Natural Disasters in Past Decade Broke Records for Economic, Insured Losses
Article Excerpt: The past decade broke new records in terms of economic damages and insured losses, according to Aon’s latest catastrophe report.
The costs to global economies reached US$2.98 trillion between 2010 and 2019, which was US$1.19 trillion higher than 2000-2009, said Aon, noting that Asia-Pacific accounted for 44% of the total. During the same decade, Aon continued, private and public insurance entities paid out US$845 billion, with the U.S. accounting for 55% of that number.
Aon emphasized that the financial costs are only going to increase as a result of climate change which is increasingly affecting urbanized areas “so building resilience is key.”
During 2019, there were 41 billion-dollar economic loss events, and 12 billion-dollar insured loss events, with the two costliest insurance events, Typhoon Hagibis and Typhoon Faxai, occurring in Japan and causing US$9 billion and US$6 billion in insured losses, respectively, said Aon, attributing the high price tag to the fact that each storm tracked through a highly urbanized area.
The costliest individual peril last year was inland flooding, which caused economic losses globally of US$82 billion, followed by tropical cyclone at US$68 billion.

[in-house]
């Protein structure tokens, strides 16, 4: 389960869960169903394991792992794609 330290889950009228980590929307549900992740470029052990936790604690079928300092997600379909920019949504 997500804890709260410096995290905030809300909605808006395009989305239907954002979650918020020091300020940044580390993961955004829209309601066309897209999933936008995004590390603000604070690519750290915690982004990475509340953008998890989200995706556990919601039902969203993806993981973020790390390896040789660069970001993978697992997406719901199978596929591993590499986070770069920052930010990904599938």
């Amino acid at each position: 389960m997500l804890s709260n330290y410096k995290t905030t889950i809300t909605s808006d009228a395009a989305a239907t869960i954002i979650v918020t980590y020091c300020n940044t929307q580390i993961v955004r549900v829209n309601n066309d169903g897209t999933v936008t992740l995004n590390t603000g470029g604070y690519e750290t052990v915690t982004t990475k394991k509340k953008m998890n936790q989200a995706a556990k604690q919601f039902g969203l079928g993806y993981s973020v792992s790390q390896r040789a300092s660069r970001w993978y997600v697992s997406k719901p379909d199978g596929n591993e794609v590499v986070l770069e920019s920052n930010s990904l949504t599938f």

“Perhaps the biggest takeaway from the last decade of natural disasters was the emergence of previously considered ‘secondary’ perils – such as wildfire, flood, and drought – becoming much more costly and impactful,” said Steve Bowen, director and Meteorologist at Aon’s Impact Forecasting team.
“Scientific research indicates that climate change will continue to affect all types of weather phenomena and subsequently impact increasingly urbanized areas. As the public and private sectors balance an understanding of the science with smart business solutions, this will lead to new advances that lower the physical risk and improve overall awareness,” he added.